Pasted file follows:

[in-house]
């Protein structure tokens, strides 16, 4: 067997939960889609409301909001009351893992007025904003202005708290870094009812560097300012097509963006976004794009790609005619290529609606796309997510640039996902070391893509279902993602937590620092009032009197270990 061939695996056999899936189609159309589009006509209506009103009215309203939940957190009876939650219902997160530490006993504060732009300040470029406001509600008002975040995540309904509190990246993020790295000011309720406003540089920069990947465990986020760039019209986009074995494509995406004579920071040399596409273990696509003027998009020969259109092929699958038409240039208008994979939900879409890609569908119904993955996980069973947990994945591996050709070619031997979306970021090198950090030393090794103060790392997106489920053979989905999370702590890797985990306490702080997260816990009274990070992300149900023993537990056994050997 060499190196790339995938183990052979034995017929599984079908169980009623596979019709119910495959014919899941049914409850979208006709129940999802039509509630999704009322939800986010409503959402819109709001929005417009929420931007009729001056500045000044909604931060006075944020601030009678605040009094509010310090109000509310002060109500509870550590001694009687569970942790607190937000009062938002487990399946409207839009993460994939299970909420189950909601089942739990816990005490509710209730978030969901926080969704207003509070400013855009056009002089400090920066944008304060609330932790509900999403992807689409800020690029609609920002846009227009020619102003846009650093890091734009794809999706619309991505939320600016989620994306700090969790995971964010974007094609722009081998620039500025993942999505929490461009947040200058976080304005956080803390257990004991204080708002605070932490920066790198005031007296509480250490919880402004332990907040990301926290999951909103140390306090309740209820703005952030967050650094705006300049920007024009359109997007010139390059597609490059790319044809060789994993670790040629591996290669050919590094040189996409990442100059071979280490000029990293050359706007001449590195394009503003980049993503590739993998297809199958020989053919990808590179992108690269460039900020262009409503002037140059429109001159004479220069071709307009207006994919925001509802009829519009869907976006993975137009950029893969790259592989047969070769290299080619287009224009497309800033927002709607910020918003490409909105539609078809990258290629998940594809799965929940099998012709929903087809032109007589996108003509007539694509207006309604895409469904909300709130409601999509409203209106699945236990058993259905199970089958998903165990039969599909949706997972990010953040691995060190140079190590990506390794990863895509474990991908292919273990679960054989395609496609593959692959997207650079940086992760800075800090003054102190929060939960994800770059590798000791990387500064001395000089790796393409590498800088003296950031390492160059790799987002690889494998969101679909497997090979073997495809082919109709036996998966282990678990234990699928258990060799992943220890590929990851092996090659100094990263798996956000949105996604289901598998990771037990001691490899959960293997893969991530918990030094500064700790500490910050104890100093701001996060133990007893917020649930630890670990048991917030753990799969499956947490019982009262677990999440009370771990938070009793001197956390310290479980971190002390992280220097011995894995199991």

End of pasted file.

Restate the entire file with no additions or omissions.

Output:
[in-house]
């Protein structure tokens, strides 16, 4: 067997939960889609409301909001009351893992007025904003202005708290870094009812560097300012097509963006976004794009790609005619290529609606796309997510640039996902070391893509279902993602937590620092009032009197270990 061939695996056999899936189609159309589009006509209506009103009215309203939940957190009876939650219902997160530490006993504060732009300040470029406001509600008002975040995540309904509190990246993020790295000011309720406003540089920069990947465990986020760039019209986009074995494509995406004579920071040399596409273990696509003027998009020969259109092929699958038409240039208008994979939900879409890609569908119904993955996980069973947990994945591996050709070619031997979306970021090198950090030393090794103060790392997106489920053979989905999370702590890797985990306490702080997260816990009274990070992300149900023993537990056994050997 060499190196790339995938183990052979034995017929599984079908169980009623596979019709119910495959014919899941049914409850979208006709129940999802039509509630999704009322939800986010409503959402819109709001929005417009929420931007009729001056500045000044909604931060006075944020601030009678605040009094509010310090109000509310002060109500509870550590001694009687569970942790607190937000009062938002487990399946409207839009993460994939299970909420189950909601089942739990816990005490509710209730978030969901926080969704207003509070400013855009056009002089400090920066944008304060609330932790509900999403992807689409800020690029609609920002846009227009020619102003846009650093890091734009794809999706619309991505939320600016989620994306700090969790995971964010974007094609722009081998620039500025993942999505929490461009947040200058976080304005956080803390257990004991204080708002605070932490920066790198005031007296509480250490919880402004332990907040990301926290999951909103140390306090309740209820703005952030967050650094705006300049920007024009359109997007010139390059597609490059790319044809060789994993670790040629591996290669050919590094040189996409990442100059071979280490000029990293050359706007001449590195394009503003980049993503590739993998297809199958020989053919990808590179992108690269460039900020262009409503002037140059429109001159004479220069071709307009207006994919925001509802009829519009869907976006993975137009950029893969790259592989047969070769290299080619287009224009497309800033927002709607910020918003490409909105539609078809990258290629998940594809799965929940099998012709929903087809032109007589996108003509007539694509207006309604895409469904909300709130409601999509409203209106699945236990058993259905199970089958998903165990039969599909949706997972990010953040691995060190140079190590990506390794990863895509474990991908292919273990679960054989395609496609593959692959997207650079940086992760800075800090003054102190929060939960994800770059590798000791990387500064001395000089790796393409590498800088003296950031390492160059790799987002690889494998969101679909497997090979073997495809082919109709036996998966282990678990234990699928258990060799992943220890590929990851092996090659100094990263798996956000949105996604289901598998990771037990001691490899959960293997893969991530918990030094500064700790500490910050104890100093701001996060133990007893917020649930630890670990048991917030753990799969499956947490019982009262677990999440009370771990938070009793001197956390310290479980971190002390992280220097011995894995199991």